So, if it’s true that intelligent people can come to differing conclusions about God’s existence, despite looking at the exact same evidence, WHY do they come to the conclusions they do?

Jonathan Haidt is a social & moral psychologist who wrote the New York Times bestseller The Righteous Mind. Haidt, not a Christian, offers a tremendous amount of research which suggests that our instincts, our gut, are what truly drive us to do what we do. Much like other notable social psychologists before him (e.g. Leon Festinger), Haidt suggests that humans are capable of rationalizing any and every behavior or belief to themselves. This rationale is generally just a coping mechanism to close the gap between what we think we should be and what we actually are. Rationalization soothes any unrest that exists inside of us.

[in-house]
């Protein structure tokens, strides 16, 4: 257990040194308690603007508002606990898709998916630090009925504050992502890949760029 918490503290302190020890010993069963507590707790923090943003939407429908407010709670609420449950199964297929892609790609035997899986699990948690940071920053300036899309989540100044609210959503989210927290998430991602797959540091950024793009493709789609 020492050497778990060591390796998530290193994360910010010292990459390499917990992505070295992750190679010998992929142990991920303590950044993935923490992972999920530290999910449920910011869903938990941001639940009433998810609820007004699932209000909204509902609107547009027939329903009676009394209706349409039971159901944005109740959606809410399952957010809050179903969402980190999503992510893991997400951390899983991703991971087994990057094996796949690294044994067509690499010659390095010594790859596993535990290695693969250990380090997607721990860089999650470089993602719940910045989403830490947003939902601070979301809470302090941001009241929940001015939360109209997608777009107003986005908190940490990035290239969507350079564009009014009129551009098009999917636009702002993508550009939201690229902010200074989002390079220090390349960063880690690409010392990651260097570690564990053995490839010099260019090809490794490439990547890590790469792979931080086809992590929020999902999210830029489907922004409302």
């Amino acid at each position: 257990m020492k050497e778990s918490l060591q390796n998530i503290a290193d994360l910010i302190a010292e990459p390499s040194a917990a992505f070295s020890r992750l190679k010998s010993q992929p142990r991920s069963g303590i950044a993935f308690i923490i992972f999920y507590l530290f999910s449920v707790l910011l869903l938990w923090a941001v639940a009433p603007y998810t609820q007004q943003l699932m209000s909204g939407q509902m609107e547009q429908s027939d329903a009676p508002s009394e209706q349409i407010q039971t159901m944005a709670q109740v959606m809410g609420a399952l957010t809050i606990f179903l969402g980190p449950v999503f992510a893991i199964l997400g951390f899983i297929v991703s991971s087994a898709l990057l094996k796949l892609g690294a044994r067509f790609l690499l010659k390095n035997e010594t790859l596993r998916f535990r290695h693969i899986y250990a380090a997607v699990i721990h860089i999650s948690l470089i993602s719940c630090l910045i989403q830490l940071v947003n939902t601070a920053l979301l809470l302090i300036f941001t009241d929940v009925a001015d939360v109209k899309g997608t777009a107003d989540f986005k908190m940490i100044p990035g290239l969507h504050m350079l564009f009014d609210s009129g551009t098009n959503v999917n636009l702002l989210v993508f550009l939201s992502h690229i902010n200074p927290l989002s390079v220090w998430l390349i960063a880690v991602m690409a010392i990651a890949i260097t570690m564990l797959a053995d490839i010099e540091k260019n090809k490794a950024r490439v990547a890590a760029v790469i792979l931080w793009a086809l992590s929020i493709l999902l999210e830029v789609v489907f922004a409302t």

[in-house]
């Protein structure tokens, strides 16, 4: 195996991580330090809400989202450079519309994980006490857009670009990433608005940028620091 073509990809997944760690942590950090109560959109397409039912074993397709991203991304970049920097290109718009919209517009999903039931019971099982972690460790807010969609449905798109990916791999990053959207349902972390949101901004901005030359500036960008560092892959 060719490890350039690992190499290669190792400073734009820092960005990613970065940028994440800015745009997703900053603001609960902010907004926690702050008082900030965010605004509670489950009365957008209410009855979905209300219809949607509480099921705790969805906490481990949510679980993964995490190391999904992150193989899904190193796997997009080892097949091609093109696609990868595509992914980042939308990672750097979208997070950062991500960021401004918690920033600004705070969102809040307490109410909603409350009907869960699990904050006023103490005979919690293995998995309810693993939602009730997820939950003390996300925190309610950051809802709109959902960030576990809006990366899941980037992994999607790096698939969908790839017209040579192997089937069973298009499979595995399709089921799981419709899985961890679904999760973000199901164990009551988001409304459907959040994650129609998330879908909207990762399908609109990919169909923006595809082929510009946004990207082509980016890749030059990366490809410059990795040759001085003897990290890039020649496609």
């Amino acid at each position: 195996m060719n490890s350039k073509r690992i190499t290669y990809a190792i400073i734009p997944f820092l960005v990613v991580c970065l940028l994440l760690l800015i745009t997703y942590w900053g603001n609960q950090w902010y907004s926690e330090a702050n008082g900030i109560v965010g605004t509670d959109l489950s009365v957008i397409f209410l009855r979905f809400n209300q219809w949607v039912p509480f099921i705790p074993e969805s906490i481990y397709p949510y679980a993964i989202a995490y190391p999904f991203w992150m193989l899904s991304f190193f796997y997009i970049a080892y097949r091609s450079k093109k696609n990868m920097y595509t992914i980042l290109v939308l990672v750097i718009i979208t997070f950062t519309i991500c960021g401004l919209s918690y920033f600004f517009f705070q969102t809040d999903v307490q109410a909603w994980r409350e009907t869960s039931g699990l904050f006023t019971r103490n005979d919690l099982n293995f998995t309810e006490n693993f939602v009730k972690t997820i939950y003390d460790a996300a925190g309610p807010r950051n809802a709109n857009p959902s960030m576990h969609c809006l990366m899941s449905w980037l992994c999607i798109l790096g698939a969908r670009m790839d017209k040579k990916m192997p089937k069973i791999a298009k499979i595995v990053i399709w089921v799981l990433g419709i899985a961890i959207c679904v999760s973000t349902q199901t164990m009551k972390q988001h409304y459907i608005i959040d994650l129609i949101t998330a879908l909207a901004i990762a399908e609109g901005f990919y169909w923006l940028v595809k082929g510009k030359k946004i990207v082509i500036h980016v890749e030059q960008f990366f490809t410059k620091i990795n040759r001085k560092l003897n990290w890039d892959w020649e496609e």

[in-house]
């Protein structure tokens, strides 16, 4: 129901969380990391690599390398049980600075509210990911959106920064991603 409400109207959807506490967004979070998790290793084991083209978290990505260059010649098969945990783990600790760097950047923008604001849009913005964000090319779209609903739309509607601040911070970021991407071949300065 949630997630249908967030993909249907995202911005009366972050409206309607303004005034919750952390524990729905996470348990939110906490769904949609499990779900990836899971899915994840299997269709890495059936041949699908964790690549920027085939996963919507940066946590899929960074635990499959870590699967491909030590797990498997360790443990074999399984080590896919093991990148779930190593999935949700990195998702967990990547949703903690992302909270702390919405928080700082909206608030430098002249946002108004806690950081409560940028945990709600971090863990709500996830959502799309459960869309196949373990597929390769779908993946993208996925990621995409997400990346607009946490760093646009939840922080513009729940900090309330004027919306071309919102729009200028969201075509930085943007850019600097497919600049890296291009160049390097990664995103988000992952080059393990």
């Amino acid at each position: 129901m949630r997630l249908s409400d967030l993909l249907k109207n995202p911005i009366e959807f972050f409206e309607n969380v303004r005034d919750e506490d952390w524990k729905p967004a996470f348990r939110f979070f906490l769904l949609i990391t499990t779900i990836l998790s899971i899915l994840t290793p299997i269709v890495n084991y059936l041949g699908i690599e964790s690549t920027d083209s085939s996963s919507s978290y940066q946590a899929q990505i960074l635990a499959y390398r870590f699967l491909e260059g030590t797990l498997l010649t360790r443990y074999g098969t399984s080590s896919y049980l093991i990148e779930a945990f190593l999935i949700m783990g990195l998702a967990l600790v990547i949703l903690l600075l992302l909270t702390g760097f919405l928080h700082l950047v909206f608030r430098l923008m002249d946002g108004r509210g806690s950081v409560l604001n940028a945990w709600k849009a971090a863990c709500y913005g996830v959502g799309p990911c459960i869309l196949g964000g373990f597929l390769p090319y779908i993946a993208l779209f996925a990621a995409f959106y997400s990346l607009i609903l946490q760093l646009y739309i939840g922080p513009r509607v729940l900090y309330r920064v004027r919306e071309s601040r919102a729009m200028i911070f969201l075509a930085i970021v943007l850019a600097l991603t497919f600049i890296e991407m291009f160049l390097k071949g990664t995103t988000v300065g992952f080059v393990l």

What Haidt is concluding then is that we humans like to think that we believe what we believe based on our thoughts and choices. But, on the contrary, what study after study seems to indicate is that we believe what we believe based on something else, and that our thoughts are merely attempts to find internal peace with our beliefs and behavior. Put differently, we believe what we want to believe, and we use our logic to convince ourselves and convince others that it is “right.”

I think he’s on to something.

So, how might this apply to belief in the existence of God?